Google's move to a unified privacy policy generated quite a stir when it was announced last year. Although the search giant defended the changes as a way to simplify privacy – with a single document instead of 60 – and a more intuitive experience across its own services. Indeed, little had changed in terms of how Google could gather and combine data, but the move still raised concerns with privacy watchdogs around the globe.

Now, following fifteen months of debate and scrutiny, European authorities are giving Google an ultimatum asking them to revise their privacy policy. The latest to chime in is UK's Information Commissioner's Office (ICO), which says the policy raises "serious questions" about compliance with the UK Data Protection Act.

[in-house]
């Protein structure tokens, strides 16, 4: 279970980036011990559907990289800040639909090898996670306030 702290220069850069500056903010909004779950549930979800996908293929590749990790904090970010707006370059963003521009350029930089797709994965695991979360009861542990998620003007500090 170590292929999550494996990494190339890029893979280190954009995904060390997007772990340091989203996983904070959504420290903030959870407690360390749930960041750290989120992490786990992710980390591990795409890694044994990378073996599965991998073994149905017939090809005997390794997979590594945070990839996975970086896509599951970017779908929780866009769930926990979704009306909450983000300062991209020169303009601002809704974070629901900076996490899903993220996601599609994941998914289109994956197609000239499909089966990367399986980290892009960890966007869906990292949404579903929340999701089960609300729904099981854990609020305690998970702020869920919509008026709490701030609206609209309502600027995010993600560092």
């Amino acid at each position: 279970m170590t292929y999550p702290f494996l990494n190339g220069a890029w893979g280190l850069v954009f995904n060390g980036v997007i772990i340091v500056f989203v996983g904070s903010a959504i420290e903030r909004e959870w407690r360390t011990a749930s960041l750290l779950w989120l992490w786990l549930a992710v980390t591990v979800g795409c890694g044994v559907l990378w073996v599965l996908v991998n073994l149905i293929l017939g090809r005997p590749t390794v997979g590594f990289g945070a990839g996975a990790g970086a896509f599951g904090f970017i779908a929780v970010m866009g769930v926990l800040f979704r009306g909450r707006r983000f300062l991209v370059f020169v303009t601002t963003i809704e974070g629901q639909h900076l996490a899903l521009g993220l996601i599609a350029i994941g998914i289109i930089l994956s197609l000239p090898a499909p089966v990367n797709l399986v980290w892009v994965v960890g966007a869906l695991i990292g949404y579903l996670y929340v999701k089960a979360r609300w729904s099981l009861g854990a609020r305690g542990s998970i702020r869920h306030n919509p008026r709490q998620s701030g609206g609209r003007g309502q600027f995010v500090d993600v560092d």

Specifically, the ICO found three main areas of concern. First, the group says Google needs to provide more information about how it processes users' personal data. Google also needs to inform users specifically what their personal data is being used for so they fully understand the implications of using Google's services; and lastly it must inform users when retention of personal data might exceed service users' reasonable expectations.

Should Google fail to amend its privacy policy by September 20, the ICO could issue an enforcement notice through the courts and potentially fine the company with up to £500,000.

The warning follows similar complaints from the equivalent organization France last month, which put a legal order in place on its recommendations, giving Google three months to respond or face court action. Other European nations running investigations into Google's policy include Spain, Germany, Italy, and the Netherlands.